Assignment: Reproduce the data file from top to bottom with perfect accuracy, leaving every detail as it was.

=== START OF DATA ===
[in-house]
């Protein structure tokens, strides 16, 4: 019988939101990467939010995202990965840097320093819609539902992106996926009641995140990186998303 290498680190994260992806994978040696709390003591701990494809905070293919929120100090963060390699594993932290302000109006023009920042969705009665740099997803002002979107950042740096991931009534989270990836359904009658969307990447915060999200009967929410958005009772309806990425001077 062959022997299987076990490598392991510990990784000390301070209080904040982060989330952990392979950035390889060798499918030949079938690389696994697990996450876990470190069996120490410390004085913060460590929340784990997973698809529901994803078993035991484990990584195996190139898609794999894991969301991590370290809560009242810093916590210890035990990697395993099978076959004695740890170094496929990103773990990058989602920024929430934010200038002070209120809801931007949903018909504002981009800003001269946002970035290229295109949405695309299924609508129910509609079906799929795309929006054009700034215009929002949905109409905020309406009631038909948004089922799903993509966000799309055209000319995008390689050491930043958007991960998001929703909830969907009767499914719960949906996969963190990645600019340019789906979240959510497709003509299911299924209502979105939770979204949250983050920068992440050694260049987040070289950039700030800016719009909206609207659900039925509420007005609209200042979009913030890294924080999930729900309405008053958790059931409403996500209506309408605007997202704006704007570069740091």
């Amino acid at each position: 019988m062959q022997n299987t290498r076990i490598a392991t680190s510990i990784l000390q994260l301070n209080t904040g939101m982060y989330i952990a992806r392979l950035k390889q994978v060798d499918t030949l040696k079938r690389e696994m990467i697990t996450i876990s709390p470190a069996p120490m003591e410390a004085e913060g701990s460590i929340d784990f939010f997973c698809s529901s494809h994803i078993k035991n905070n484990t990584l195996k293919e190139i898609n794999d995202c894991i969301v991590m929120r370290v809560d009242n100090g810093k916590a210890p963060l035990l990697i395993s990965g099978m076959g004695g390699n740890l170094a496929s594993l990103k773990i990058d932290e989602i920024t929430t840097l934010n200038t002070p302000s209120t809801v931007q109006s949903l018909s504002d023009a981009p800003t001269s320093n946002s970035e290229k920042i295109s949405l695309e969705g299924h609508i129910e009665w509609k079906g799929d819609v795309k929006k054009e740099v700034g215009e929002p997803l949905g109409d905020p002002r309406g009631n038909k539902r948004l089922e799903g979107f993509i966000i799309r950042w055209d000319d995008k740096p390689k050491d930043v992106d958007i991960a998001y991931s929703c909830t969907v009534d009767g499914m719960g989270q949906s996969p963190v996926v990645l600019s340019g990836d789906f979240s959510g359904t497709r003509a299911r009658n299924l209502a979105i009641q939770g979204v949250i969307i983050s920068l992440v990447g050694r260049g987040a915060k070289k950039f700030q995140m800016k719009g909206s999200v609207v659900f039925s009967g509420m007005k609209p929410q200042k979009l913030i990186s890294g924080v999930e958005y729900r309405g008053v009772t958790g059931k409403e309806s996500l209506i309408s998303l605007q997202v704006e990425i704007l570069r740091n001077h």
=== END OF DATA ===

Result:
[in-house]
């Protein structure tokens, strides 16, 4: 019988939101990467939010995202990965840097320093819609539902992106996926009641995140990186998303 290498680190994260992806994978040696709390003591701990494809905070293919929120100090963060390699594993932290302000109006023009920042969705009665740099997803002002979107950042740096991931009534989270990836359904009658969307990447915060999200009967929410958005009772309806990425001077 062959022997299987076990490598392991510990990784000390301070209080904040982060989330952990392979950035390889060798499918030949079938690389696994697990996450876990470190069996120490410390004085913060460590929340784990997973698809529901994803078993035991484990990584195996190139898609794999894991969301991590370290809560009242810093916590210890035990990697395993099978076959004695740890170094496929990103773990990058989602920024929430934010200038002070209120809801931007949903018909504002981009800003001269946002970035290229295109949405695309299924609508129910509609079906799929795309929006054009700034215009929002949905109409905020309406009631038909948004089922799903993509966000799309055209000319995008390689050491930043958007991960998001929703909830969907009767499914719960949906996969963190990645600019340019789906979240959510497709003509299911299924209502979105939770979204949250983050920068992440050694260049987040070289950039700030800016719009909206609207659900039925509420007005609209200042979009913030890294924080999930729900309405008053958790059931409403996500209506309408605007997202704006704007570069740091």
């Amino acid at each position: 019988m062959q022997n299987t290498r076990i490598a392991t680190s510990i990784l000390q994260l301070n209080t904040g939101m982060y989330i952990a992806r392979l950035k390889q994978v060798d499918t030949l040696k079938r690389e696994m990467i697990t996450i876990s709390p470190a069996p120490m003591e410390a004085e913060g701990s460590i929340d784990f939010f997973c698809s529901s494809h994803i078993k035991n905070n484990t990584l195996k293919e190139i898609n794999d995202c894991i969301v991590m929120r370290v809560d009242n100090g810093k916590a210890p963060l035990l990697i395993s990965g099978m076959g004695g390699n740890l170094a496929s594993l990103k773990i990058d932290e989602i920024t929430t840097l934010n200038t002070p302000s209120t809801v931007q109006s949903l018909s504002d023009a981009p800003t001269s320093n946002s970035e290229k920042i295109s949405l695309e969705g299924h609508i129910e009665w509609k079906g799929d819609v795309k929006k054009e740099v700034g215009e929002p997803l949905g109409d905020p002002r309406g009631n038909k539902r948004l089922e799903g979107f993509i966000i799309r950042w055209d000319d995008k740096p390689k050491d930043v992106d958007i991960a998001y991931s929703c909830t969907v009534d009767g499914m719960g989270q949906s996969p963190v996926v990645l600019s340019g990836d789906f979240s959510g359904t497709r003509a299911r009658n299924l209502a979105i009641q939770g979204v949250i969307i983050s920068l992440v990447g050694r260049g987040a915060k070289k950039f700030q995140m800016k719009g909206s999200v609207v659900f039925s009967g509420m007005k609209p929410q200042k979009l913030i990186s890294g924080v999930e958005y729900r309405g008053v009772t958790g059931k409403e309806s996500l209506i309408s998303l605007q997202v704006e990425i704007l570069r740091n001077h």